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Recreational marijuana moves one step closer to becoming legal in DE

Charles MegginsonGovernment, Headlines

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A bill to legalize the cultivation, sale and possession of marijuana in Delaware was released from the House Health and Human Development Committee Wednesday by a margin of 10 to four.

All 10 Democrats on the committee voted in favor of the bill’s release. Rep. Mike Smith, R-Pike Creek, was the lone Republican to support the bill.

The bill will now head to the House floor for consideration. 

House Bill 305 — also known as the Delaware Marijuana Control Act — builds on last year’s House Bill 150, which was also released from committee but was pulled by the sponsor before it could be heard on the House floor.

The Marijuana Control Act, sponsored by Rep. Ed Osienski, D-Brookside, would establish a framework to regulate and tax marijuana in the same manner as alcohol. The bill would allow adults over the age of 21 to legally possess up to one ounce of marijuana for personal use, though it would not permit people to grow their own marijuana. 

If passed, marijuana would be taxed at 15%. Nearly half of that — 7% of the revenue — would go toward a “Justice Reinvestment Fund,” designed to benefit communities historically most affected by the disproportionate prosecution of marijuana-related crimes.

Osienski said when the bill was introduced that he had “spent the legislative break working on compromises wherever possible, striving to build the best possible law.” 

He noted that 18 other states or territories, including nearby New Jersey, Virginia, New York and Washington D.C. have successfully enacted policies relating to recreational cannabis.

RELATED: Dems won’t need GOP votes to pass recreational marijuana bill

Republicans on the committee weren’t so easily convinced.

“There is this aspect of permanent brain damage or development impairment,” said Rep. Charlie Postles, R-Milford. “My question would be, why would we want to saddle our kids and our grandkids and limit their potential — their lifelong earnings even — by exposing them to this harmful drug that would impair their brain development?”

Rep. Eric Morrison, D-Glasgow responded, “We know that the negative social and health impacts of alcohol use and abuse and tobacco usage are much worse than any negative social and health impacts related to cannabis usage.”

Morrison said the bill is personal for him.

“I am an alcoholic who has been sober for 17 years, and I’ve been tobacco-free for over seven years,” he said. “Given that we know that prohibition simply doesn’t work, following Rep. Postles’ logic, tobacco products in Delaware and also alcohol in Delaware — selling those things should also be outlawed. I’m strongly suspecting that’s not something that he supports.”

Rep. Rich Collins, R-Millsboro, said the state government legalizing the recreational use of marijuana is akin to “telling our young people this stuff is fine — go do it.”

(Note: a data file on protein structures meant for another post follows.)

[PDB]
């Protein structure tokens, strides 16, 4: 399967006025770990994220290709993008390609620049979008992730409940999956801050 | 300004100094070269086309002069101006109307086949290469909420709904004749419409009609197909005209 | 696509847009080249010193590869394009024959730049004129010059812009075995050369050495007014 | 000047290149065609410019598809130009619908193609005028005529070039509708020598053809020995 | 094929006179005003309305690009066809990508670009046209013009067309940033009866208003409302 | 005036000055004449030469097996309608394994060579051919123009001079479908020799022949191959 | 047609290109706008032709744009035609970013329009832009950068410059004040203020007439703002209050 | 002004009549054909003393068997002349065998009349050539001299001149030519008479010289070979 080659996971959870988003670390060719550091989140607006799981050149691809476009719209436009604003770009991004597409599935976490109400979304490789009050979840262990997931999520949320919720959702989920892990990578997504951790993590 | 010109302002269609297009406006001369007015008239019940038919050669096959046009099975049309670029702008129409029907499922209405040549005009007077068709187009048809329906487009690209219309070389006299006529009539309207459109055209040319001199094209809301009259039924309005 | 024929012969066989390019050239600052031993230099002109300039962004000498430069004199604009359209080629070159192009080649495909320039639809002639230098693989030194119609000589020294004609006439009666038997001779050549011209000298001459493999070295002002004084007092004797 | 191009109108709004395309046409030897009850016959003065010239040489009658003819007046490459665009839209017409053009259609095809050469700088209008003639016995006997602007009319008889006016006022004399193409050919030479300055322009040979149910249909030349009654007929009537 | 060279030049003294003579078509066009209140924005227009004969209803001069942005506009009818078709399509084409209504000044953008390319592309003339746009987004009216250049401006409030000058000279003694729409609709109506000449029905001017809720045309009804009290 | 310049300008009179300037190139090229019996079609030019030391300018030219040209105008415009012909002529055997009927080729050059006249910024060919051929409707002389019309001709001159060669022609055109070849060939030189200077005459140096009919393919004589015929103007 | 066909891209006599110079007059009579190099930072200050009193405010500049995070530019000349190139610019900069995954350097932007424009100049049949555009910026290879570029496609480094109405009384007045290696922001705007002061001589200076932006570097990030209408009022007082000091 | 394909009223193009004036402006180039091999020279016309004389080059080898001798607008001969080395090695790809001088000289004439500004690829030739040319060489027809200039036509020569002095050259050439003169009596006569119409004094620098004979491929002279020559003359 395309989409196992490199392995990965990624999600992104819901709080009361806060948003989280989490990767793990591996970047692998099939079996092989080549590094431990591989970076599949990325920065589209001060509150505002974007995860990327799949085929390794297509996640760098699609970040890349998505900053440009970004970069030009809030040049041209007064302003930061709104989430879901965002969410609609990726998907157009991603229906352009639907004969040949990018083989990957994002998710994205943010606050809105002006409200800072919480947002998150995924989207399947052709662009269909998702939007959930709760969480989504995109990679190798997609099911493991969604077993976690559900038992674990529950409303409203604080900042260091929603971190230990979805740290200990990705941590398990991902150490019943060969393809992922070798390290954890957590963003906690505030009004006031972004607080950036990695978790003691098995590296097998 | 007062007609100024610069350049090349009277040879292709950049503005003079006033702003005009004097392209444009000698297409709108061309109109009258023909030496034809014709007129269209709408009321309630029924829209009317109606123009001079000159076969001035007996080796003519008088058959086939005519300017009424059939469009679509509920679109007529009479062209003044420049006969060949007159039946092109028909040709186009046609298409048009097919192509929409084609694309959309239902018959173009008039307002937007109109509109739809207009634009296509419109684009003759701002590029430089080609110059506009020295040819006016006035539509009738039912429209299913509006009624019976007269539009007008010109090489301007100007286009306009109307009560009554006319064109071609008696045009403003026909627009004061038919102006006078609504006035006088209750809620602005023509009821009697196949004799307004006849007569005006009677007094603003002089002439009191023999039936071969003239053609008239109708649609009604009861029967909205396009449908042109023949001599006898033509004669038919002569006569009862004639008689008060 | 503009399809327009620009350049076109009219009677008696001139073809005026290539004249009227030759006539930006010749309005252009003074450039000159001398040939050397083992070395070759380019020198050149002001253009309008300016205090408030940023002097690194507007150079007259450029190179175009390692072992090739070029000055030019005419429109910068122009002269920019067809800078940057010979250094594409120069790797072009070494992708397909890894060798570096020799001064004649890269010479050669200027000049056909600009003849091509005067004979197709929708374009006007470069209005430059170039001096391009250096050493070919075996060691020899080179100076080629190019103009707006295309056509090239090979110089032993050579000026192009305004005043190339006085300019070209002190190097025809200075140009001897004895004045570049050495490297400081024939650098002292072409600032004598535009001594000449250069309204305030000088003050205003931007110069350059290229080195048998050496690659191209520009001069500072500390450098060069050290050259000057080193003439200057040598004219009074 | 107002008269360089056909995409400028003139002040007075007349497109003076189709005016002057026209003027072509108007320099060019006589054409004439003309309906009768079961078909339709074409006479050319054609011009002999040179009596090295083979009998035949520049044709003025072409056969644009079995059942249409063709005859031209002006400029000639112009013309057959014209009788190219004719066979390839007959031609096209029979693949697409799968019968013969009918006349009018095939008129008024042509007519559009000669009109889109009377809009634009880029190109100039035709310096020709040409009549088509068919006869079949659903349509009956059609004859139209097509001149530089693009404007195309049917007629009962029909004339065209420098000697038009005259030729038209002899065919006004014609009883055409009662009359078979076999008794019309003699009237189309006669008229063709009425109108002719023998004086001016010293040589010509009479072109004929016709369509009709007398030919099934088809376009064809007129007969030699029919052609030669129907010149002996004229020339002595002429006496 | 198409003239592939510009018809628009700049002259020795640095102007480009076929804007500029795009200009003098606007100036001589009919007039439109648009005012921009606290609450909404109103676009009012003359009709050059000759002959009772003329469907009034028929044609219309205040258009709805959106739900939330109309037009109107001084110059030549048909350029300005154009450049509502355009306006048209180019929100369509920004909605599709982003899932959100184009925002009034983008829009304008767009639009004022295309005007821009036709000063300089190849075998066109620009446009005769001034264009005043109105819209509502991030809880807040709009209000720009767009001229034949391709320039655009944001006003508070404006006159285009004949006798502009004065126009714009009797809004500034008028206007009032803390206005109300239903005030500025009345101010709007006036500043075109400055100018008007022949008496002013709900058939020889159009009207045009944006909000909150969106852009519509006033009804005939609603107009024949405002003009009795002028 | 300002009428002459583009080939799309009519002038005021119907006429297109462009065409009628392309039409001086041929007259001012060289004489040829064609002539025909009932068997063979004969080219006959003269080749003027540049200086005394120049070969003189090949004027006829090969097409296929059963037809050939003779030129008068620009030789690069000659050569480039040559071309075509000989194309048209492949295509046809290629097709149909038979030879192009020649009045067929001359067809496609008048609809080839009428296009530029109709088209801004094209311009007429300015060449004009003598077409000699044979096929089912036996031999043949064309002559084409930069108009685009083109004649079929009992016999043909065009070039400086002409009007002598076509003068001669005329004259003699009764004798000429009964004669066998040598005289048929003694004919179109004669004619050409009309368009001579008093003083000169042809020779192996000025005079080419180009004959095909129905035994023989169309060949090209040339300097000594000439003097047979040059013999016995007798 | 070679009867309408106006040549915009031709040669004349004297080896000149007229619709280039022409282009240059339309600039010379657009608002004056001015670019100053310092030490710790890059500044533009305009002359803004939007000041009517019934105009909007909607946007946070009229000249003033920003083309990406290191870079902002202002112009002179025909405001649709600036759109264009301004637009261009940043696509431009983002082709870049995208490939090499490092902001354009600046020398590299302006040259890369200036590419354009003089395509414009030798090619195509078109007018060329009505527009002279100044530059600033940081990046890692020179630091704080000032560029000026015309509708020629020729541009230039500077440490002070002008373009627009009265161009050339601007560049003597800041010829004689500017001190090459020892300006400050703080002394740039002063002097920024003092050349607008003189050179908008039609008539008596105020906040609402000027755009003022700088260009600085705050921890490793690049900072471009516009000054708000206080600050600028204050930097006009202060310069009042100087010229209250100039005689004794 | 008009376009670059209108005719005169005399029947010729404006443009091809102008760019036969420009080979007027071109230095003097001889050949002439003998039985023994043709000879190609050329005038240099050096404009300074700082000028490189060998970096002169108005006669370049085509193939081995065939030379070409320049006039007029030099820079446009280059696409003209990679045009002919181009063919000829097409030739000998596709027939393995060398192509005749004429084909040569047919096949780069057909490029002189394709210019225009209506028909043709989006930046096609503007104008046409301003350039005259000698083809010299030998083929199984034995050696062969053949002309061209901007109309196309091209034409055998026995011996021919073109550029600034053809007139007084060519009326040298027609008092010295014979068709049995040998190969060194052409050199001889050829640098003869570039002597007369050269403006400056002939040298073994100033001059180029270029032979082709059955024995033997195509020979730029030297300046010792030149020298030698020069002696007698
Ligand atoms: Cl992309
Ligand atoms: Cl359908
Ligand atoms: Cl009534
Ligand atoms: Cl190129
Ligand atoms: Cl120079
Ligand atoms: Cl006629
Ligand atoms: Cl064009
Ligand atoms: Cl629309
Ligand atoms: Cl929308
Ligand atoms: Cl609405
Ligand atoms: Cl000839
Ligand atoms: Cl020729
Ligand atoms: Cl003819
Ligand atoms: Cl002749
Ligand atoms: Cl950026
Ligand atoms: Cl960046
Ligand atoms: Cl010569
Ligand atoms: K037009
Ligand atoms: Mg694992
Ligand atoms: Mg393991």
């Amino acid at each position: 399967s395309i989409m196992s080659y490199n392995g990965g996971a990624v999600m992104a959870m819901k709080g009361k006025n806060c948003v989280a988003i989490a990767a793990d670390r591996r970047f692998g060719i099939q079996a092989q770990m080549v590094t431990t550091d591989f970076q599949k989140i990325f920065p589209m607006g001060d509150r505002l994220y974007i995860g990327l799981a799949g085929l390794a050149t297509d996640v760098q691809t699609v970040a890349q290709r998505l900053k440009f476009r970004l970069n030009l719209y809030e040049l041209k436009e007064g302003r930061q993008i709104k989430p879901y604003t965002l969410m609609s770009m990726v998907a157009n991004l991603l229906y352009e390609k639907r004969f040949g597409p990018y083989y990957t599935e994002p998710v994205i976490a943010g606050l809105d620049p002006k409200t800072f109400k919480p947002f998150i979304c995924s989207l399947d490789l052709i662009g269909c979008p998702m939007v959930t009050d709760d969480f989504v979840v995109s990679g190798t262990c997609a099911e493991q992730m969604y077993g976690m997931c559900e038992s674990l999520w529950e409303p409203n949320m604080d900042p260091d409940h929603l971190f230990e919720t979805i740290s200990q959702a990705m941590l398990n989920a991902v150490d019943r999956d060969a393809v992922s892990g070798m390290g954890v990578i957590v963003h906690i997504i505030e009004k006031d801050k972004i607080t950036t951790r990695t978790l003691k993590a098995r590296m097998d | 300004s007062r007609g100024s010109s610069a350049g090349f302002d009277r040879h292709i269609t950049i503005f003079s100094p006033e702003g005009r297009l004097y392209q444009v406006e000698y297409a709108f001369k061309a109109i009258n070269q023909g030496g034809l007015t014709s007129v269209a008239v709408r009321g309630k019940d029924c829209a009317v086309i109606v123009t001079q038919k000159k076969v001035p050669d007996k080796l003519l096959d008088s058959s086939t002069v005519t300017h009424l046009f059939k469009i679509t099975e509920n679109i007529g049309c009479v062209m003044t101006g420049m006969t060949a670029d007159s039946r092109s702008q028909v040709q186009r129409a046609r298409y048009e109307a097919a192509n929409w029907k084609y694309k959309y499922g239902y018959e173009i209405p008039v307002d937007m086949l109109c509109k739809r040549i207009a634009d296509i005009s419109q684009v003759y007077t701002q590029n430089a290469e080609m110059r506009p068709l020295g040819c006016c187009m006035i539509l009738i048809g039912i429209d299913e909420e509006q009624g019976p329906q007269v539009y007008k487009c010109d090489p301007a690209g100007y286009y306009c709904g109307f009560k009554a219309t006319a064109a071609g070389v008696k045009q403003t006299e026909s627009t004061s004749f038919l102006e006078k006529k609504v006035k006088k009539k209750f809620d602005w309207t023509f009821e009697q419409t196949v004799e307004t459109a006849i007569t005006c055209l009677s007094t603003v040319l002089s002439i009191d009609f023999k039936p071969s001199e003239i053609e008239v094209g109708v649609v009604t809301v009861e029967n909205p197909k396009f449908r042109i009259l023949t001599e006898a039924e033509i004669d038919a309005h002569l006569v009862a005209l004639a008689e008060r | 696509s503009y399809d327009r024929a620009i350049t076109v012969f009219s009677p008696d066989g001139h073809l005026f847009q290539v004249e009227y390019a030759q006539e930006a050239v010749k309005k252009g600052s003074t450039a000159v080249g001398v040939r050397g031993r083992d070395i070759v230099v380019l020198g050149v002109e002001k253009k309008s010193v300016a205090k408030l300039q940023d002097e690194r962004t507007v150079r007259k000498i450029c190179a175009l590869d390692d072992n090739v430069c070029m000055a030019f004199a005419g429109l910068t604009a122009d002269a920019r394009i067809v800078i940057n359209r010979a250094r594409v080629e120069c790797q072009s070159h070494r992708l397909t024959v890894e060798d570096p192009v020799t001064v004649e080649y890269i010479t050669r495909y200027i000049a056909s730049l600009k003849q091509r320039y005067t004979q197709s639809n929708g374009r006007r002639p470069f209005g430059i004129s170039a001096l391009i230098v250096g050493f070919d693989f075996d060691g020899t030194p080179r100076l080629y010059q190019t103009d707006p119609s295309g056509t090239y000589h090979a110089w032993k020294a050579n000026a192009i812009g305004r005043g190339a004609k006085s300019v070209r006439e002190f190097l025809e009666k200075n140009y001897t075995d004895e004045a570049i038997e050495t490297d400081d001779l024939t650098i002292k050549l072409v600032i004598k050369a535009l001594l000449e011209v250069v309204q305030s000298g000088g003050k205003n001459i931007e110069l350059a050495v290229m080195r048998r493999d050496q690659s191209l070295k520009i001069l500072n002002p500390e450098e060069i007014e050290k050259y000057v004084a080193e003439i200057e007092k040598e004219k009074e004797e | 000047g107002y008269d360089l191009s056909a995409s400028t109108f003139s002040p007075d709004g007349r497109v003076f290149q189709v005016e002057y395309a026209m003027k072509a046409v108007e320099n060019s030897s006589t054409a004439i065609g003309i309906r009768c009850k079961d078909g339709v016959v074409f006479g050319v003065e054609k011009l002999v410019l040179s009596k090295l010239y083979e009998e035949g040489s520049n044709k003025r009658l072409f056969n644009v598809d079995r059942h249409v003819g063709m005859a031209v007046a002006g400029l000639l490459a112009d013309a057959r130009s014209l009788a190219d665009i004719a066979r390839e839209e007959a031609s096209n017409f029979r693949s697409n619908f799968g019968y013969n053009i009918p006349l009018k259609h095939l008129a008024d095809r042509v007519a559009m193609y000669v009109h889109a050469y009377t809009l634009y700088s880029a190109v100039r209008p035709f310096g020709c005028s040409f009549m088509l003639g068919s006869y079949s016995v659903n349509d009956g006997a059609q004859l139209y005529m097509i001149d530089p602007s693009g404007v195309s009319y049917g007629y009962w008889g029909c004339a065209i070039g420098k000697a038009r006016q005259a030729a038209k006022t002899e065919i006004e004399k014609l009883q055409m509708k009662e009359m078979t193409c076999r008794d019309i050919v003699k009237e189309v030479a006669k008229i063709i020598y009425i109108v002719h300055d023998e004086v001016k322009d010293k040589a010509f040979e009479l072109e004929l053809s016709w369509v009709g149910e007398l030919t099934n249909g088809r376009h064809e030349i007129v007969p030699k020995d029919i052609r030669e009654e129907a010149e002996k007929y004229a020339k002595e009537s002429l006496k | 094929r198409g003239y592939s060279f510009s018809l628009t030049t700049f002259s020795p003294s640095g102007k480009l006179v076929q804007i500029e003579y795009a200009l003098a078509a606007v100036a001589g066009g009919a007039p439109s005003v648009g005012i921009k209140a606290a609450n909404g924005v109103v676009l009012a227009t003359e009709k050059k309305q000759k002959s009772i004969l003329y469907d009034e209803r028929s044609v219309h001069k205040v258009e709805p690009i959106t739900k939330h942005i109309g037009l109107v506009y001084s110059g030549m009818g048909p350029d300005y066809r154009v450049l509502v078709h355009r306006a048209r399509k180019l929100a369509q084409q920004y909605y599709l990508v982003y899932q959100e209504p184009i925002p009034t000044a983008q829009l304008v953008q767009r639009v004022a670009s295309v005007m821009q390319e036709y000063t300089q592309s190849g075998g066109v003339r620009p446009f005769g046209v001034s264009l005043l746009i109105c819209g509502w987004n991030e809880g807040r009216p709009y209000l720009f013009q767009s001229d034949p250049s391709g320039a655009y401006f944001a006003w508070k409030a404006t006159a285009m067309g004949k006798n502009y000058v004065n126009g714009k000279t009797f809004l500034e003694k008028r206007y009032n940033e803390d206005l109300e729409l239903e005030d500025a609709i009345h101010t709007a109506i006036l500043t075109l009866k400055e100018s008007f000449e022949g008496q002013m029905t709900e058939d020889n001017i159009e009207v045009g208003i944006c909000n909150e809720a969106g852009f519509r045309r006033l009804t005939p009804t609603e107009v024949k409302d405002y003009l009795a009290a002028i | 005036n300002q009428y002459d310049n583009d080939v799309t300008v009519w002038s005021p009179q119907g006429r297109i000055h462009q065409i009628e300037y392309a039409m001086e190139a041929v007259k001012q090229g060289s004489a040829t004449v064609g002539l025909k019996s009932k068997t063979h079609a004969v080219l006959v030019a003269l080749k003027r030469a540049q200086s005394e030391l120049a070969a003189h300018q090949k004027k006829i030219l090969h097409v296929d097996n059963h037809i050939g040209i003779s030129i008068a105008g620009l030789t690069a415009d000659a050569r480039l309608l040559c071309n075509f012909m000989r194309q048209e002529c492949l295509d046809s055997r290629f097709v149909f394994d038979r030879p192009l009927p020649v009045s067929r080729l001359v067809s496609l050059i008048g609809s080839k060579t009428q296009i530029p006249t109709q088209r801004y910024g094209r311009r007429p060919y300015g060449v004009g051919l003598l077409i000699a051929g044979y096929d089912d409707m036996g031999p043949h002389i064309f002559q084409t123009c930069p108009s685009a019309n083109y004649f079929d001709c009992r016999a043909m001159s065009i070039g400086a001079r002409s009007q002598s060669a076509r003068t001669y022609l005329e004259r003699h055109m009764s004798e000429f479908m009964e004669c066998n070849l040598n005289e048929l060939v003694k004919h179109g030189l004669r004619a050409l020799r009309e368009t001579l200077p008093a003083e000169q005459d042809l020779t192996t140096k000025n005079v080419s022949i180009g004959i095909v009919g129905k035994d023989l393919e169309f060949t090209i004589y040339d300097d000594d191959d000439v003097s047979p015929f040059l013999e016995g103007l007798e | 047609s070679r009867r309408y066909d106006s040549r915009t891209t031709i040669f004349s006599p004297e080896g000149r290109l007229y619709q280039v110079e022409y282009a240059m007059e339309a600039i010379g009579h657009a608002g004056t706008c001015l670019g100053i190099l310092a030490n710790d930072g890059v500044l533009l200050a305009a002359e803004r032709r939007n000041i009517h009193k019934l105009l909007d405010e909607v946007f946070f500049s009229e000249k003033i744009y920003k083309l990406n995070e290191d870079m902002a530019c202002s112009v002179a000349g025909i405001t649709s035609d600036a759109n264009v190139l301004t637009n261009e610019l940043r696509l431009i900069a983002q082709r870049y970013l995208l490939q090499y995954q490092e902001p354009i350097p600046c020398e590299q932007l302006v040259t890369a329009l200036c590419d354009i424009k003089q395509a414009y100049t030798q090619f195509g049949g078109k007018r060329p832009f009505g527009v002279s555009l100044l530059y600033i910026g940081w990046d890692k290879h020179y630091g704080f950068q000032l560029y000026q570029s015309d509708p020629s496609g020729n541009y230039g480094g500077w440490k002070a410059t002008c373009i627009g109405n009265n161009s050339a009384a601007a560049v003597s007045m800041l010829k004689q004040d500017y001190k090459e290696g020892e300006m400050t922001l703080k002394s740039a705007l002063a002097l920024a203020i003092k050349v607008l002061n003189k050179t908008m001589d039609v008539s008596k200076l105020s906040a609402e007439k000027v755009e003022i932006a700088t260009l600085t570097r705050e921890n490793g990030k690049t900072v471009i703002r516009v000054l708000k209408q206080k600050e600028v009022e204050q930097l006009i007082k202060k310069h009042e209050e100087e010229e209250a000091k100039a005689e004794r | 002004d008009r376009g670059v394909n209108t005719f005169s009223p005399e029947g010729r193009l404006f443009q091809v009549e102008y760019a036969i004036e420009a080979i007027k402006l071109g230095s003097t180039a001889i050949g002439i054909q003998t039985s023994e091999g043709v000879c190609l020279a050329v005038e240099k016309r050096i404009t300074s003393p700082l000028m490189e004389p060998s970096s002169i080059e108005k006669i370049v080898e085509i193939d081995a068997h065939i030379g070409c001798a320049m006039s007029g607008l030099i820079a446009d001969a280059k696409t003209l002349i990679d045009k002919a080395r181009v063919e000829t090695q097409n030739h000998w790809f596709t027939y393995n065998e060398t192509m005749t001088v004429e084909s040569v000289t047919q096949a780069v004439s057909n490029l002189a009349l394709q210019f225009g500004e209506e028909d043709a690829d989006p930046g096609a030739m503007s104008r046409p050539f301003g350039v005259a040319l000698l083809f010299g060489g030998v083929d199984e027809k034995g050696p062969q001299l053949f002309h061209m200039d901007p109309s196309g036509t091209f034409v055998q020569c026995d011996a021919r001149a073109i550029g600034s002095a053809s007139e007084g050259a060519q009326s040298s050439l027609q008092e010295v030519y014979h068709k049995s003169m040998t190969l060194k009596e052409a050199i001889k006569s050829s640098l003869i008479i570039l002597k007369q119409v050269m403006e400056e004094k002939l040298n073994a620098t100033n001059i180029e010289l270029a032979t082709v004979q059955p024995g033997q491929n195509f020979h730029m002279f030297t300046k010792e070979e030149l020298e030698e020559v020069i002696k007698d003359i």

“Given the fact that overdose deaths are skyrocketing every year, I think we need to step back and think about what we’re doing to our young people,” he said. 

In response, Osienski said it’s the illegal market that’s responsible for many of the concerns presented by Postles and Collins. Legalizing marijuana, he argued, would make it easier for the government to keep it out of kids’ hands.

“The illegal market does not request I.D. for proof of age, where this bill will require that,” Osienski said. “So it will help eliminate the minors that are receiving this. So I understand what they’re saying and I understand what their concern is but I do think this legislation addresses the harm to our young adults that are going on now through the existence of a continuing and growing illegal enterprise.”

Under the bill, a marijuana commissioner under the state Division of Alcohol and Tobacco Enforcement would regulate the industry and oversee licensing of retailers, cultivators, manufacturers and laboratories. 

Licenses would be granted through a scored, competitive process, with advantages given to those who pay workers a living wage, provide health insurance or meet certain other benchmarks.

According to an analysis released last year by State Auditor Kathy McGuiness, Delaware could generate upwards of $43 million in revenue annually by regulating marijuana and imposing a 20 percent excise tax. 

The report also said a legal cannabis network could create more than 1,000 new jobs over five years if the policy is enacted.

Dozens of public commenters spoke with most advocating in support of the bill, including a representative from Columbia Care, one of Delaware’s largest medical marijuana companies.

After the meeting, Health and Human Development Committee chair David Bentz, D-Christiana, tweeted “Appreciate everyone who provided comment on the bill. It’s past time to get this done. It’s clear the public broadly supports this legislation.”

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